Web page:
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Sat. Aug. 4 to Fri. Aug. 12, 2016 Ellsworth Maine

Saturday- We left early to drive to Acadia National Park, about 24 miles from Ellsworth, plus the 8 miles from the RV Park into town. We drove east on Hwy. 3 to the park. We went immediately to the Hulls Cove Visitor Venter. We parked, walked up the 52 steps, and went to the desk. We could use our senior pass, so there was no cost.

Acadia NP Maine

We watched the 15 minute movie about the park. There are free buses you can take around the park, but they run every 30 minutes, and there would be a lot of changing buses, so we decided to drive ourselves. In the gift shop they had a book, $3.95, ANP Motorist Guide Park Loop Road, which we purchased.

The construction for the Park Loop Road started in 1922 and continued into the 1950’s. It was financed, in part, by John D. Rockefeller, Jr. who was responsible for the creation of Acadia’s carriage road system. The landscape architect designed the road for motorists, while maintaining the fragile natural resources.

Our first stop was at the Frenchman’s Bay Overlook. Below is Bar Harbor.

Bangor from the Acadia Loop, Acadia NP Maine

Below are some of the islands.

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Indigenous people paddled their canoes through the bay fishing. The first recorded European was Samuel Champlain, in 1604. He sure got around!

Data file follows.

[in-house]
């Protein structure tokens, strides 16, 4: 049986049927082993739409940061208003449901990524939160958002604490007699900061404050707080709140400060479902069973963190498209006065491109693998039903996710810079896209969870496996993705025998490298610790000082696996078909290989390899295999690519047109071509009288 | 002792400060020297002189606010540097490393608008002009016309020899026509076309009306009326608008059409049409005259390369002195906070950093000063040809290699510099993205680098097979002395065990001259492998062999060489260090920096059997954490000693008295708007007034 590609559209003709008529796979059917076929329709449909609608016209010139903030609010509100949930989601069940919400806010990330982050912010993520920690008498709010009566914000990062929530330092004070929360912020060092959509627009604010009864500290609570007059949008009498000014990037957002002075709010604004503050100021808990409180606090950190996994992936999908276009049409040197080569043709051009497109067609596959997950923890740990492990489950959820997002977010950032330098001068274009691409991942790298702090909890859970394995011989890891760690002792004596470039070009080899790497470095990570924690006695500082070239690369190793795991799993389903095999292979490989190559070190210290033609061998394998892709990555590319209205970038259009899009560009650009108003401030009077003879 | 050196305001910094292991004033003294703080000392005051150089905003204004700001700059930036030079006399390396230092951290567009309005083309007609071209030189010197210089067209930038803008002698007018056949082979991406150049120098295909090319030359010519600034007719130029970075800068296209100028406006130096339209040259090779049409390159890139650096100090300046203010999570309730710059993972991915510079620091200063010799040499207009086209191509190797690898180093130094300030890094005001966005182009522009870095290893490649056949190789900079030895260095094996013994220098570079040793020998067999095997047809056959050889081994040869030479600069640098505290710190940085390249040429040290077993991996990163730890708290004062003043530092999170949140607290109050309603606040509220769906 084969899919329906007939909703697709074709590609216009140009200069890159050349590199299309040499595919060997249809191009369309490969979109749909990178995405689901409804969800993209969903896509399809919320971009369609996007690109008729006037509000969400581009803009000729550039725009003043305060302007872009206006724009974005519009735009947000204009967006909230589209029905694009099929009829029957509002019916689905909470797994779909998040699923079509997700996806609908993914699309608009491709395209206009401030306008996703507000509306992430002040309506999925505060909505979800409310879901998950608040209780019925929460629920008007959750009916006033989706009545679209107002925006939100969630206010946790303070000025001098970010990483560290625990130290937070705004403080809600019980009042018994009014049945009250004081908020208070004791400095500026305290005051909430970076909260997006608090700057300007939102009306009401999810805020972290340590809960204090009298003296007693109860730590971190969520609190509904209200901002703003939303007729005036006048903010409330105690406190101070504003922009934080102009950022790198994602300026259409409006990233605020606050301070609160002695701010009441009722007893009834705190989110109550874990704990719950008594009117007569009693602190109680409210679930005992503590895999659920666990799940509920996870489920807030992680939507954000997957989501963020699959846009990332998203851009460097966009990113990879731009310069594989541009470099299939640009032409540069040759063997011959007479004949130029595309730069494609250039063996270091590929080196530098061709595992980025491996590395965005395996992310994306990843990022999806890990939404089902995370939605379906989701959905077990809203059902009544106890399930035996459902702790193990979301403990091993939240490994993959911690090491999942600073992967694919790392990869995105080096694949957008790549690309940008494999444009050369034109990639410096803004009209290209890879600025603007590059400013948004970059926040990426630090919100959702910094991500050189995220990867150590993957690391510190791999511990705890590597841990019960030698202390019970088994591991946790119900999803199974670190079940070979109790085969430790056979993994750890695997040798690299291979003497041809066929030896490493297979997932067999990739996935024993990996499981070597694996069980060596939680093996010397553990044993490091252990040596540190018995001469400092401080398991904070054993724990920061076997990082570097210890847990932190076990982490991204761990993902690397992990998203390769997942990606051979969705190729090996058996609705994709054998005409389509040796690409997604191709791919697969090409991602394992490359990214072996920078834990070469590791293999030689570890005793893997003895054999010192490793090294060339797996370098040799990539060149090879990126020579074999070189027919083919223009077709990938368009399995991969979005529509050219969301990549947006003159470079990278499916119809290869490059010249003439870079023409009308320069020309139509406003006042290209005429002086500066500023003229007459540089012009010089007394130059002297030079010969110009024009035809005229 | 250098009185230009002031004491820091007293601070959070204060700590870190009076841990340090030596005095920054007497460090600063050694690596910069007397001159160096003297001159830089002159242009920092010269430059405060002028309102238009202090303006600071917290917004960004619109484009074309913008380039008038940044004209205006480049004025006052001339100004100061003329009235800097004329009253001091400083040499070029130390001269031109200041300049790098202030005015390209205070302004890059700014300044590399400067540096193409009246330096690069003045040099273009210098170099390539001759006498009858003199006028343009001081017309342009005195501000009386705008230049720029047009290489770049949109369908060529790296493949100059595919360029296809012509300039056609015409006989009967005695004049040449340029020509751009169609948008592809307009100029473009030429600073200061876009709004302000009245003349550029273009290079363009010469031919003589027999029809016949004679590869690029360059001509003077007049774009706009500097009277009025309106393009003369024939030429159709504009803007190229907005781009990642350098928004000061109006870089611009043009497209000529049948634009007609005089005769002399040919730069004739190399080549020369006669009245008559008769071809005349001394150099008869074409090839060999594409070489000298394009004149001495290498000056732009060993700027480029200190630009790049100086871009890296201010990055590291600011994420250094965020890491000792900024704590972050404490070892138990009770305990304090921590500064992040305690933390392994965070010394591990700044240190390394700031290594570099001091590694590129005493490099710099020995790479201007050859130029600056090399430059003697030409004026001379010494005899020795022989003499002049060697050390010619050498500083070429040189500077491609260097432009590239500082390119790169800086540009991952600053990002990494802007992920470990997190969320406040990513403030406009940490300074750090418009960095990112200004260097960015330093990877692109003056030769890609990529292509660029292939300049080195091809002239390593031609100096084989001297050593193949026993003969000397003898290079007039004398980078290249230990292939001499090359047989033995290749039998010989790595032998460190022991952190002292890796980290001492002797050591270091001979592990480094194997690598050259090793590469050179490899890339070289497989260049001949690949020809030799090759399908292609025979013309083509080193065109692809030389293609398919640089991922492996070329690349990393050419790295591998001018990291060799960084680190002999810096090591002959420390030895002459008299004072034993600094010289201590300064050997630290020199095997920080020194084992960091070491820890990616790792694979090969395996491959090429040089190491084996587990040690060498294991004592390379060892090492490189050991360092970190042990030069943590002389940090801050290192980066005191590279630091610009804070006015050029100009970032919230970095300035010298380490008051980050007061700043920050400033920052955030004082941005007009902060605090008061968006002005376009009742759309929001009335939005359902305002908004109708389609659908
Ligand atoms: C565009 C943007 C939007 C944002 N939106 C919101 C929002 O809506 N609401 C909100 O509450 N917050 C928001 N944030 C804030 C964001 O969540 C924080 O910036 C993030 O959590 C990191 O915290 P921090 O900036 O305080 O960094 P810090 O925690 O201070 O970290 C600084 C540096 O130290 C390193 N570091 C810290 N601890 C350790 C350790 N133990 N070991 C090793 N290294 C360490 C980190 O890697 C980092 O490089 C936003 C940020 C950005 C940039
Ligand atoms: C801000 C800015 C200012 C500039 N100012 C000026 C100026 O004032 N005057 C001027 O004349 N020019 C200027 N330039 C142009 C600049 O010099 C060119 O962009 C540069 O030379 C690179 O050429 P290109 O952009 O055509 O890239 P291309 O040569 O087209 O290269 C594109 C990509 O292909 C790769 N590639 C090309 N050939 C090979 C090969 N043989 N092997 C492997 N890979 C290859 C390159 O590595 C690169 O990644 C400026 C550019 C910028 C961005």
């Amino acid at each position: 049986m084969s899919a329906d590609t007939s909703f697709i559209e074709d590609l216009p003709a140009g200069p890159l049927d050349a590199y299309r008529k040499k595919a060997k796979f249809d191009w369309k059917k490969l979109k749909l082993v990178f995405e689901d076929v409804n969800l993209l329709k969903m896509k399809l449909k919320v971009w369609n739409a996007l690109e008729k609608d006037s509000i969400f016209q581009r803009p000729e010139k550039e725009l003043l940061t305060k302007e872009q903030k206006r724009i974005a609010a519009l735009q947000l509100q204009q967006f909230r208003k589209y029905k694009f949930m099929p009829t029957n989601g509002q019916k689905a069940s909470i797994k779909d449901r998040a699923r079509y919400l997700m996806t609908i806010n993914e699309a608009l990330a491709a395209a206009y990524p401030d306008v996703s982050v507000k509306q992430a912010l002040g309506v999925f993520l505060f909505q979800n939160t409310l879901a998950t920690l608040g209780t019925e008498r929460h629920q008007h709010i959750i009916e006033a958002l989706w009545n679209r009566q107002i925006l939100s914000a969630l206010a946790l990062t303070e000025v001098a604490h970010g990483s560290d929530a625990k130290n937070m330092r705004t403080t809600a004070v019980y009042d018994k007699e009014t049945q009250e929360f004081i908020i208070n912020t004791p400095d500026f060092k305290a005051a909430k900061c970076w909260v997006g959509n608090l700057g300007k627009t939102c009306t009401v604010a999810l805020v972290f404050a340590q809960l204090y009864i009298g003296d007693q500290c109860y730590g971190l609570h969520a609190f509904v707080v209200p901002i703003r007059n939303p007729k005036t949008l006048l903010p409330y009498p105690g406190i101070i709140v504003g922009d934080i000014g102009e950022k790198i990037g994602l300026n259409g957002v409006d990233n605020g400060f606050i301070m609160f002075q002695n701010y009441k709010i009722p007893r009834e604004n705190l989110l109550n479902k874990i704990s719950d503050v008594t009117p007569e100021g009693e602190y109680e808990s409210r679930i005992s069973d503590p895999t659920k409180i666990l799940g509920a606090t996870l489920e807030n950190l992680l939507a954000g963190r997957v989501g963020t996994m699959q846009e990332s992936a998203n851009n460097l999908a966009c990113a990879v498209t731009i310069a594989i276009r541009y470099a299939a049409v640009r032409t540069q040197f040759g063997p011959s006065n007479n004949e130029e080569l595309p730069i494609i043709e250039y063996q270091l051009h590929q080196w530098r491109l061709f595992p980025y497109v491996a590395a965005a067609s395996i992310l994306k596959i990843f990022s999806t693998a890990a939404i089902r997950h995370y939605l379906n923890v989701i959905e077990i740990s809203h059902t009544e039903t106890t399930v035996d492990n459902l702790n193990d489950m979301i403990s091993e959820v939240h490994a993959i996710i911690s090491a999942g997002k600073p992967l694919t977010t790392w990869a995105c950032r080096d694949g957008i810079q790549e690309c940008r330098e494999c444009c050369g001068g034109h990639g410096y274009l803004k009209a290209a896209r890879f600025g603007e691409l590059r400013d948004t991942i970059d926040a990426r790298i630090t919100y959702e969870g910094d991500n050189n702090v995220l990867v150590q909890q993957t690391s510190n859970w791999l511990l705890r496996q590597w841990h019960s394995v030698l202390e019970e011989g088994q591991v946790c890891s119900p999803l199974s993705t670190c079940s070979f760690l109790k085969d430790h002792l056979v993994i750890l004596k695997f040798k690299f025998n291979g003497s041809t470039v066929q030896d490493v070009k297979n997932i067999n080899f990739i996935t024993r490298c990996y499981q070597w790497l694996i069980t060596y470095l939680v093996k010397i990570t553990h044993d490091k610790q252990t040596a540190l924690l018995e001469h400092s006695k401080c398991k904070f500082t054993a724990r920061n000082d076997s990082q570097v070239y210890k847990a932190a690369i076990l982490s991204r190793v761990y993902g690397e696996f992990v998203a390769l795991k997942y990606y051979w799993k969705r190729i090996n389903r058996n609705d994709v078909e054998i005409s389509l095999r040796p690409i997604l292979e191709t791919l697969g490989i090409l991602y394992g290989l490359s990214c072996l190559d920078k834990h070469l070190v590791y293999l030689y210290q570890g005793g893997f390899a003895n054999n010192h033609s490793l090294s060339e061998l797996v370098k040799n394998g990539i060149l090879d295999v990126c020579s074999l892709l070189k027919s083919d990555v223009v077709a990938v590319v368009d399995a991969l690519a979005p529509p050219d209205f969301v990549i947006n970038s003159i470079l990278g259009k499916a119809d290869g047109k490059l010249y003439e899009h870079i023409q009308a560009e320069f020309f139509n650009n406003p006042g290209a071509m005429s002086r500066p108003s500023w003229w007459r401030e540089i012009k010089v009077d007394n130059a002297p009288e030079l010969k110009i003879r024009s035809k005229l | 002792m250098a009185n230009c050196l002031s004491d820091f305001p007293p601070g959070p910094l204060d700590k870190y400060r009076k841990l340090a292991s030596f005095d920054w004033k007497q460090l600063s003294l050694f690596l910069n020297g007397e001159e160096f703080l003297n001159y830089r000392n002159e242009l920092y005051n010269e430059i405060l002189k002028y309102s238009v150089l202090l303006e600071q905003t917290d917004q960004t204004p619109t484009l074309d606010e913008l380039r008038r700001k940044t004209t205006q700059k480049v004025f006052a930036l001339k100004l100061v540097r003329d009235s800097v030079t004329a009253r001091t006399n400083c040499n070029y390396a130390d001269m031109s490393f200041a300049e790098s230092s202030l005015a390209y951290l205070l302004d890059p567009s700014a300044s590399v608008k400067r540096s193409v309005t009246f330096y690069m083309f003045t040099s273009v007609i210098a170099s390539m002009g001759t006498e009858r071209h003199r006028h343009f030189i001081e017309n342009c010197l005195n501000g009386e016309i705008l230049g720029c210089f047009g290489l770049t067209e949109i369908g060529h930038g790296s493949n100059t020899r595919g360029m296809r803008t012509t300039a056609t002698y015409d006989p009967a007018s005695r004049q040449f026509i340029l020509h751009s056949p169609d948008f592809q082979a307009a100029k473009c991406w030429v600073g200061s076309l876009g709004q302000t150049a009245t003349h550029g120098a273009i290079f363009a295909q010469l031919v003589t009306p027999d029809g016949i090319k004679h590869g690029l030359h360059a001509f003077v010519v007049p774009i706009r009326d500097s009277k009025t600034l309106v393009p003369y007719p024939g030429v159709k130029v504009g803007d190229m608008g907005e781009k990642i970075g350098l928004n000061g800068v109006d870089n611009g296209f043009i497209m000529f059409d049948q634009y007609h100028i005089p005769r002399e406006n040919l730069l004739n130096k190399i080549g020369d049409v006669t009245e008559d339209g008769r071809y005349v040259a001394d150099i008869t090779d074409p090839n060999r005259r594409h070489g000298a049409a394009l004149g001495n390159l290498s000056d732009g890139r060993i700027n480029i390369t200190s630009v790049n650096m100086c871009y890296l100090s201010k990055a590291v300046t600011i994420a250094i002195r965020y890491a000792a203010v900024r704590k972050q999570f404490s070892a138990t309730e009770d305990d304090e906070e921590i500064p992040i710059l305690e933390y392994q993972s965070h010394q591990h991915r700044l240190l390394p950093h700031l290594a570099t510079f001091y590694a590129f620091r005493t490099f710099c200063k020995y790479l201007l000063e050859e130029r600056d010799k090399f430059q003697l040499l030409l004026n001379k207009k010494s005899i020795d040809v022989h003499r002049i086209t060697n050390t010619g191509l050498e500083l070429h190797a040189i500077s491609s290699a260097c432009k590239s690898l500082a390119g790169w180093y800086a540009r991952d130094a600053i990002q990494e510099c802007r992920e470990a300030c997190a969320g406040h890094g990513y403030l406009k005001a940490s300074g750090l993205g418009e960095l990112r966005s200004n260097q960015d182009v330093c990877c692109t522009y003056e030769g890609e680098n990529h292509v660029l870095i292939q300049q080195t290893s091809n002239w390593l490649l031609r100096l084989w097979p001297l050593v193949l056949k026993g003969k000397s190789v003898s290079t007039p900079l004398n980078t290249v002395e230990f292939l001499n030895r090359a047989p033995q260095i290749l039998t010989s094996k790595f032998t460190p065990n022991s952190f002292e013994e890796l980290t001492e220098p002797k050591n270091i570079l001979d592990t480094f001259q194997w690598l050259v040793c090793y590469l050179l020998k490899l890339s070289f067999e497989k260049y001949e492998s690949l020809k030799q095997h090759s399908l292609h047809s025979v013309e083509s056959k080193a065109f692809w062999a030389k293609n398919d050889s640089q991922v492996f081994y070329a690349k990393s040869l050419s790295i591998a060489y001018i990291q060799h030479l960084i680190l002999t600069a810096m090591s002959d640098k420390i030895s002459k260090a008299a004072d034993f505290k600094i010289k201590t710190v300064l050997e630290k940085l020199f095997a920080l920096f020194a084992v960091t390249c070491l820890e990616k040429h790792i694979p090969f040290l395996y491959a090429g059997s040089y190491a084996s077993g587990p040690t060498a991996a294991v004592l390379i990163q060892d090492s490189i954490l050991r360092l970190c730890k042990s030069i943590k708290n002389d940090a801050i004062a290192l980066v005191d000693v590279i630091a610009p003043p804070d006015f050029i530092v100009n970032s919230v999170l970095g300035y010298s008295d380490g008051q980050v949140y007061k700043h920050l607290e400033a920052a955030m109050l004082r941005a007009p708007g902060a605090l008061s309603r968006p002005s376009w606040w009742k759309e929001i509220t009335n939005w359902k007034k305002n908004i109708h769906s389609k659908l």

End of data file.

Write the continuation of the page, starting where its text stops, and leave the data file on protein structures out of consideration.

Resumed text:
We stopped at the Duck Brook bridge, but we could not get a good picture, as we were on the bridge and there were bushes on the sides. It is the largest continuous concrete arch bridge east of the Mississippi, built from 1951 to 1953.

We continued on to the Cadillac Mountain Summit. At 1520 ft, it is the highest point of land on the Atlantic Coast. The name came from a Frenchman who arrived in 1688. He named the mountain after his village in France, Sieur de Cadillac.

View from Cadallac Mountain, Acadia NP Maine

View from Cadallac Mountain, Acadia NP Maine

View from Cadallac Mountain, Acadia NP Maine

View from Cadallac Mountain, Acadia NP Maine

View from Cadallac Mountain, Acadia NP Maine

View from Cadallac Mountain, Acadia NP Maine

View from Cadallac Mountain, Acadia NP Maine

View from Cadallac Mountain, Acadia NP Maine

Steps on Cadallac Mountain, Acadia NP Maine

Above are the stone steps, going up to the summit.

Our next stop was at the Sieur de Monts Spring, at the Wild Gardens of Acadia.

Acadia NP Maine Acadia NP Maine

Gardens, Acadia NP Maine Gardens, Acadia NP Maine

We continued on our way. Here is one of the stone bridges that we passed under.

Brridge on Loop Road, Acadia NP Maine

A beaver dam…

Beaver Dam, Acadia NP Maine

A lighthouse in Frenchman’s  Bay…

Acadia NP Maine

Acadia NP Maine